Friday, August 28, 2009

Retro Motorbikes Gone Wild

I really am resisting the urge to re-post existing pieces elsewhere on the Internet. Really.
But this one struck me as particularly interesting because:
1. It's retro. I'm of the age where retro is interesting.
2. It's from the Wall Street Journal. See! I really am sophisticated enough to read the WSJ.

Click the link in the article for the full text.

Retro Motorbikes Gone Wild: "



The Wall Street Journal has published a fun piece on retro motorbikes called “Riding Retro Style.” Here’s the lead


From Chrysler’s PT Cruiser to Chevrolet’s new 1969-style Camaro, retro styling has been used by carmakers to generate buzz and spur sales.

Now motorcycle companies are following the auto industry’s lead, sprinkling the market with midsize, beginner-friendly models that evoke the 1970s.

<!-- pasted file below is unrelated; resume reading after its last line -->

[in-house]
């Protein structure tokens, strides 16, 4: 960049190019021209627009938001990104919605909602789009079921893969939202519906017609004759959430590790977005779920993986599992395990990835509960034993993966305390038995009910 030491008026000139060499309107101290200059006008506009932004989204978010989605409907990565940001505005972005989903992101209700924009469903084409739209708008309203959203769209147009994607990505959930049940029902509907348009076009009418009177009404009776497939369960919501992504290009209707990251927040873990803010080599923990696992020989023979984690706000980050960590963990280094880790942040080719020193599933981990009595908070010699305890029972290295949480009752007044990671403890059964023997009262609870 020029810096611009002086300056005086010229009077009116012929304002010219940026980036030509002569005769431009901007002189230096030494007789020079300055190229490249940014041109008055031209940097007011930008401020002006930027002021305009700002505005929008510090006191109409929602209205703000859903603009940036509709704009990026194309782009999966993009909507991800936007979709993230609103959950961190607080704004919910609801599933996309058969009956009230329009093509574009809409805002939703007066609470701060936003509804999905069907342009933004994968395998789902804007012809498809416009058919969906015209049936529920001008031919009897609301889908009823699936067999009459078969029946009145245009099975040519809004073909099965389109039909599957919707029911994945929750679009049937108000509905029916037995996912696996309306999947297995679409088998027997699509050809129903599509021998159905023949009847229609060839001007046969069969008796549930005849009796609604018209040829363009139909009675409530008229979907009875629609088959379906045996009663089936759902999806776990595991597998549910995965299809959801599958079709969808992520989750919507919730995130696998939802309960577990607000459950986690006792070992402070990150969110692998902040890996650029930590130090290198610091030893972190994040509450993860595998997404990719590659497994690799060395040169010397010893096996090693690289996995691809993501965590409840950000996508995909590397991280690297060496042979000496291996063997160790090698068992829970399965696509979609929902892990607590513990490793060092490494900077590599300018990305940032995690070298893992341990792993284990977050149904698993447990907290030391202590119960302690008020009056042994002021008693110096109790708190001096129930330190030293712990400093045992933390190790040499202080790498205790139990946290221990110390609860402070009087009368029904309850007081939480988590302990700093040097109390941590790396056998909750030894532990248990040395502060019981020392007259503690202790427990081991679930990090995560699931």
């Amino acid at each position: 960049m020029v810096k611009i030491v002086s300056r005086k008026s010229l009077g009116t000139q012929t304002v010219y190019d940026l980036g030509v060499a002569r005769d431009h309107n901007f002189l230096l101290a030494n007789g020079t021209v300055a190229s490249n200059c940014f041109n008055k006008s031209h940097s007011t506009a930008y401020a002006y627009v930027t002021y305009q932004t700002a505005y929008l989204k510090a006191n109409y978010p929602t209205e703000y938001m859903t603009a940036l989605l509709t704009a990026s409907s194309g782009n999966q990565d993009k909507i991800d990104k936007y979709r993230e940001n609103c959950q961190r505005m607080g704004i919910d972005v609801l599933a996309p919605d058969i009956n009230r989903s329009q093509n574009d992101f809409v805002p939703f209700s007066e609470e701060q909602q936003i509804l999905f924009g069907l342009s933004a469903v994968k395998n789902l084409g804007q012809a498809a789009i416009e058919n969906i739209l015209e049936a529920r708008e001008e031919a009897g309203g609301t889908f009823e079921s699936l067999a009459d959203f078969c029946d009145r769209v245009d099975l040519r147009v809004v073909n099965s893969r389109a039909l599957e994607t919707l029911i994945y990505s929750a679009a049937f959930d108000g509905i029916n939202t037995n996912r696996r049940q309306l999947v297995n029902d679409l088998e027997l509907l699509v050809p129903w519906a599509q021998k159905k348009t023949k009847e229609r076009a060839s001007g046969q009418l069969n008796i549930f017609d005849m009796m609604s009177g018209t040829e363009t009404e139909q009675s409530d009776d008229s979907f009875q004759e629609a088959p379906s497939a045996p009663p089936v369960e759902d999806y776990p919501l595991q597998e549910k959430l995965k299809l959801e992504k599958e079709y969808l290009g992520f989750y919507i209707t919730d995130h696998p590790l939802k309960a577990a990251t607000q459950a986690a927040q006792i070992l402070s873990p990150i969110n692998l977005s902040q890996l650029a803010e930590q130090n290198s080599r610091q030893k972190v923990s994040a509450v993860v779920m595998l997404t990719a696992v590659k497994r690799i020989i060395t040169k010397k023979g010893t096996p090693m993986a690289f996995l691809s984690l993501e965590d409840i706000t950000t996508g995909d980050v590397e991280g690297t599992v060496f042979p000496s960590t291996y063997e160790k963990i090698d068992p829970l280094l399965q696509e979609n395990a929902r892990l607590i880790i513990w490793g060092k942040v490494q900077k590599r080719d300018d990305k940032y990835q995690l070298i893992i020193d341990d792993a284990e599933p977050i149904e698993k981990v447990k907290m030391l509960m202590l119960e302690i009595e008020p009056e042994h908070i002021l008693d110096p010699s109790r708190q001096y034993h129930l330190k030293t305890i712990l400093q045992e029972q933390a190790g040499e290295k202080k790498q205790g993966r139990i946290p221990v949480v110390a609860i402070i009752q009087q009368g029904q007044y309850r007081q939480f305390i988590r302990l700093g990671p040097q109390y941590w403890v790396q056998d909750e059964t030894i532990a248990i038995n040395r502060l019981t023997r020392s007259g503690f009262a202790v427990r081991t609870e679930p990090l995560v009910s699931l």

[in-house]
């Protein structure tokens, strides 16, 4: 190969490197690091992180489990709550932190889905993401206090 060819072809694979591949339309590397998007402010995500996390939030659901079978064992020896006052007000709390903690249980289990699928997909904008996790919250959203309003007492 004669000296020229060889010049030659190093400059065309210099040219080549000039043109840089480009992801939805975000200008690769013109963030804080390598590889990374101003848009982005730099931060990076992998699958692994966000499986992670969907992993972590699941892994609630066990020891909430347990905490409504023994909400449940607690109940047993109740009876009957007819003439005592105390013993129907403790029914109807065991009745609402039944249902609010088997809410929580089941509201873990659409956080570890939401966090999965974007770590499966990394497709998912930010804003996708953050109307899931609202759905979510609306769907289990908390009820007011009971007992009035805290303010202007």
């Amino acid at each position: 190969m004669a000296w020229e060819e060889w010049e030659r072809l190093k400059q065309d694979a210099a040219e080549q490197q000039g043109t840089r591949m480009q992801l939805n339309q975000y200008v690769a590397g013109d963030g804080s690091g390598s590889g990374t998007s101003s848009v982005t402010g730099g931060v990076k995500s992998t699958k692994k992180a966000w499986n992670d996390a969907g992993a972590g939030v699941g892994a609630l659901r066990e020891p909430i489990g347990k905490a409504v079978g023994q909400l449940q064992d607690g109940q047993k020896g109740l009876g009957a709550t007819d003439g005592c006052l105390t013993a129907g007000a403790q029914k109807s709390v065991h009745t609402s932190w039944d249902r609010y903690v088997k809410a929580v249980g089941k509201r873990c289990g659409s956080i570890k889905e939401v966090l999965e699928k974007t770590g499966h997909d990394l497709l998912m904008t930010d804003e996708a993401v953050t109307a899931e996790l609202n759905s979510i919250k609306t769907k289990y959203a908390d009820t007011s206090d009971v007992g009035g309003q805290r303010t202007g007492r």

Harley-Davidson, Triumph and Moto Guzzi are among the makers pushing retro bikes. Moto Guzzi’s V7 Classic has clean, delicate styling typical of bikes from 35 years ago. Matte-black paint and an aggressive rumble give Harley’s Iron 883 an old-school outlaw feel. Triumph’s Scrambler has the wheel spokes and off-road styling of a ‘70s trail bike.


The bikes all have two-cylinder engines between 700 and 900 cubic centimeters in size–midsize by modern standards. Indeed, some riders would consider them small. But each looks and sounds faster than it is and has enough style and attitude to mask the fact that they are mildly powered machines meant for green riders.


They all cost less than $9,000. Yes, it is a lot of money for two wheels, and yes, you could buy at least three nice used motorcycles for the same amount. But in today’s market, bikes under $10,000 get stamped with the “affordable” label.


Here’s the slide show.


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